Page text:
Category Archives: Mathematics

Gleanings From The Past #55

The Sword and the Pen The sword of the warrior was taken down for the purpose of being polished. It had not been long out of use. The rust was rubbed off, but there were spots that would not go; … Continue reading

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A Hecatomb Of Oxen Or: Pythagoras’s Sacrifice

“Pythagoreans Celebrate the Sunrise” by Fyodor Bronnikov 1869 Legend has it that when the Greek philosopher Pythagoras discovered the Pythagorean theorem (the famous right-triangle theorem you probably first heard in algebra class then never heard it again until now), he … Continue reading

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Pun Of The Weak: Mathematical Feud

Two mathematicians arguing about even numbers were at odds. One of them was an exponent of his own powers and other just used strange expressions. As the arguments continued, they became irrational. Those who witnessed their negative attitudes were nonplussed. … Continue reading

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What’s Next?: An Unorthodox Number Sequence

0, 0, 0, 0, 4, 9, 5, 1, 1, 0, 55, 55, 1, 0, 1, 9, ? What is the next number in the sequence?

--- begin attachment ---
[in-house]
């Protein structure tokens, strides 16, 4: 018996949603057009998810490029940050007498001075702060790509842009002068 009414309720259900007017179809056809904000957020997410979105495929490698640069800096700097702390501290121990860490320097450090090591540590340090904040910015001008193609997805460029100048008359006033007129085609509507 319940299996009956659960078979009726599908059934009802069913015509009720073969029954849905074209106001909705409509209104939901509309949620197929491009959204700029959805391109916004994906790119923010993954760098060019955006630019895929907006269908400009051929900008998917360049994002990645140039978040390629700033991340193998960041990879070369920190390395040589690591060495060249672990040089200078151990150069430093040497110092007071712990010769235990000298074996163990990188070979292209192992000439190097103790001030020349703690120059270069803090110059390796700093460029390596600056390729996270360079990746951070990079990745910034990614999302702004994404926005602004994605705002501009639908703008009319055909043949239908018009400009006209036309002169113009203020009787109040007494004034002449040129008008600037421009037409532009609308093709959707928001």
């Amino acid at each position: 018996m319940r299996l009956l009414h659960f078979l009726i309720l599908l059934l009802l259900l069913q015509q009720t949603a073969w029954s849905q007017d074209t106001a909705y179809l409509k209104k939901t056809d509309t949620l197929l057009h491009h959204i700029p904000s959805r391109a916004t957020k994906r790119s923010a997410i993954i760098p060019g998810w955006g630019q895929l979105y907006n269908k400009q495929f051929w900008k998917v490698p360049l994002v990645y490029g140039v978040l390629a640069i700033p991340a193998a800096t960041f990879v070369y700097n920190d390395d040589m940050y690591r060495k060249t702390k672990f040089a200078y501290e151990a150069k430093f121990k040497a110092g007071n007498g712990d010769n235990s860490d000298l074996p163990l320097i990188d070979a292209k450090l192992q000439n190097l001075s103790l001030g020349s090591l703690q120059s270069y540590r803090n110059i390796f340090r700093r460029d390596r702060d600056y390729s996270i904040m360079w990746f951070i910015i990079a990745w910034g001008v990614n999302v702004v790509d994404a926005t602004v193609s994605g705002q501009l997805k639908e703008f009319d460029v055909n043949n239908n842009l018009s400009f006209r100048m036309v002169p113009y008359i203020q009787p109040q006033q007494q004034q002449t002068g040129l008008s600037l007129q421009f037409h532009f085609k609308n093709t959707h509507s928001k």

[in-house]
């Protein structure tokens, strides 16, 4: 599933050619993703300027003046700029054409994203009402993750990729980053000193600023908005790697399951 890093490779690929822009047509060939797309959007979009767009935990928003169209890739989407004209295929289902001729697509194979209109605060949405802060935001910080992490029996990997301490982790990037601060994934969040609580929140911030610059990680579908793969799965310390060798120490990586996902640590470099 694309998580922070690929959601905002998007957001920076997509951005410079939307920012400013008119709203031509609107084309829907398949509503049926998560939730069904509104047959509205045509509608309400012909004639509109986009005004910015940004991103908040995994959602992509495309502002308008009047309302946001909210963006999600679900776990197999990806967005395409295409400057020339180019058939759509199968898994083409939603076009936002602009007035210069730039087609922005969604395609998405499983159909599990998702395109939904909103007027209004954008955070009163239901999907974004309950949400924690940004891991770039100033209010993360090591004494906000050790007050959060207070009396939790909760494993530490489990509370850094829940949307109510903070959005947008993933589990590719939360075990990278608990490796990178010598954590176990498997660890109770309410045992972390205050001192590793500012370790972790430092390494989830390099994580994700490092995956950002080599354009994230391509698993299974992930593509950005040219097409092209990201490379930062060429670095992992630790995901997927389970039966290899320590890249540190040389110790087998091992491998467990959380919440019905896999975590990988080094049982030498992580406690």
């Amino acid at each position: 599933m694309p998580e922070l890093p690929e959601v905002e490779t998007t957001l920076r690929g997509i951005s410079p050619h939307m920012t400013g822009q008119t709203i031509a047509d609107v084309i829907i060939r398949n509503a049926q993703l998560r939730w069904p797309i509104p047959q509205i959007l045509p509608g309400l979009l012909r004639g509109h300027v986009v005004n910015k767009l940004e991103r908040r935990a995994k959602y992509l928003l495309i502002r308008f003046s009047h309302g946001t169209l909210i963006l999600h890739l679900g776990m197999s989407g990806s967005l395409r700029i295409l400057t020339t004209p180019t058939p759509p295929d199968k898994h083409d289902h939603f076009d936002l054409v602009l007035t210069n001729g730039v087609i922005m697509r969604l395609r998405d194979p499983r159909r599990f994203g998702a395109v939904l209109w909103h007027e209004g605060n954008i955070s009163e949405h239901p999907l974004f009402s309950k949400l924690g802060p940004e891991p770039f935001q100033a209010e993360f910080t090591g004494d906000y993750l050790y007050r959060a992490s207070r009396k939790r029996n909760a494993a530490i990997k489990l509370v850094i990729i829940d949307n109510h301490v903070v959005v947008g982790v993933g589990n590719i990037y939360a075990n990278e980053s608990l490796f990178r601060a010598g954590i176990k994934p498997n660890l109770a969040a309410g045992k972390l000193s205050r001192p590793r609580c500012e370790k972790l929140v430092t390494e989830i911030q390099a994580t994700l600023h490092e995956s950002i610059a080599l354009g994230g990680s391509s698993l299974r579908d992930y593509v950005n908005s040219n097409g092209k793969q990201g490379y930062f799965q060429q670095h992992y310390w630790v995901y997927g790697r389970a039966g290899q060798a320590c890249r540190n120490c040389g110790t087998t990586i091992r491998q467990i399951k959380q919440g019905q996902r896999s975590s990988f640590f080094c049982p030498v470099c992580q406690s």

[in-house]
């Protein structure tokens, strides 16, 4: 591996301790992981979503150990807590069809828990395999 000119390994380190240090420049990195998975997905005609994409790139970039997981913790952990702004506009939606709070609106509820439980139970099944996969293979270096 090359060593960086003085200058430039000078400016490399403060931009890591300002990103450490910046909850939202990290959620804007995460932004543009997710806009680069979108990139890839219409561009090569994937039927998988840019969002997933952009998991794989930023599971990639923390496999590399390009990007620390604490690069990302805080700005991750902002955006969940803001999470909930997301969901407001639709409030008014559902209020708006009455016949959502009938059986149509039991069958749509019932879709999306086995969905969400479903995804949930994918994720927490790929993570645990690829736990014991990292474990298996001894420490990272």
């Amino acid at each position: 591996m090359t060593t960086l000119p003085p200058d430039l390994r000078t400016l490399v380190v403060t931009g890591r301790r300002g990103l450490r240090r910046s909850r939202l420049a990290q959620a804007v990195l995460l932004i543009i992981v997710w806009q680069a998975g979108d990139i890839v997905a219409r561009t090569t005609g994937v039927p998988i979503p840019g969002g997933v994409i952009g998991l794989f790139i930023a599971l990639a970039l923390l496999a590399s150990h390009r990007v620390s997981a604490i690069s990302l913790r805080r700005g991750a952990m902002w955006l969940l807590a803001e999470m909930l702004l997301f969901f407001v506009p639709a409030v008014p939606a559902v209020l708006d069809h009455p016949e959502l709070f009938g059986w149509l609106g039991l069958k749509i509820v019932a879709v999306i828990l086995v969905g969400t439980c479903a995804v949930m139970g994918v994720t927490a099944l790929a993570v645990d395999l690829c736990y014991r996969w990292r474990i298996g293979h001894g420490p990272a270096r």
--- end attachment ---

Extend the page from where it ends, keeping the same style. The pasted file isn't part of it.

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Albert Einstein On The Formula For Success In Life

One day, someone asked Albert Einstein whether he knows the mathematical formula for success in life. “If a is ‘success in life’, then the formula is, a equals x plus y plus z, where x represents ‘work’ and y represents … Continue reading

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The following couple of verses would be familiar to those who know the nursery rhyme As I was Going to St. Ives. As I was going to Handover Fists I met a man with seven wrists. The seven wrists had … Continue reading

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Inconsistent Propositions

It was said that when mathematician and philosopher Bertrand Russell (1872-1970) was at a dinner party, he stated that “it is useless talking about inconsistent things, from an inconsistent proposition you can prove anything you like.” This can be illustrated … Continue reading

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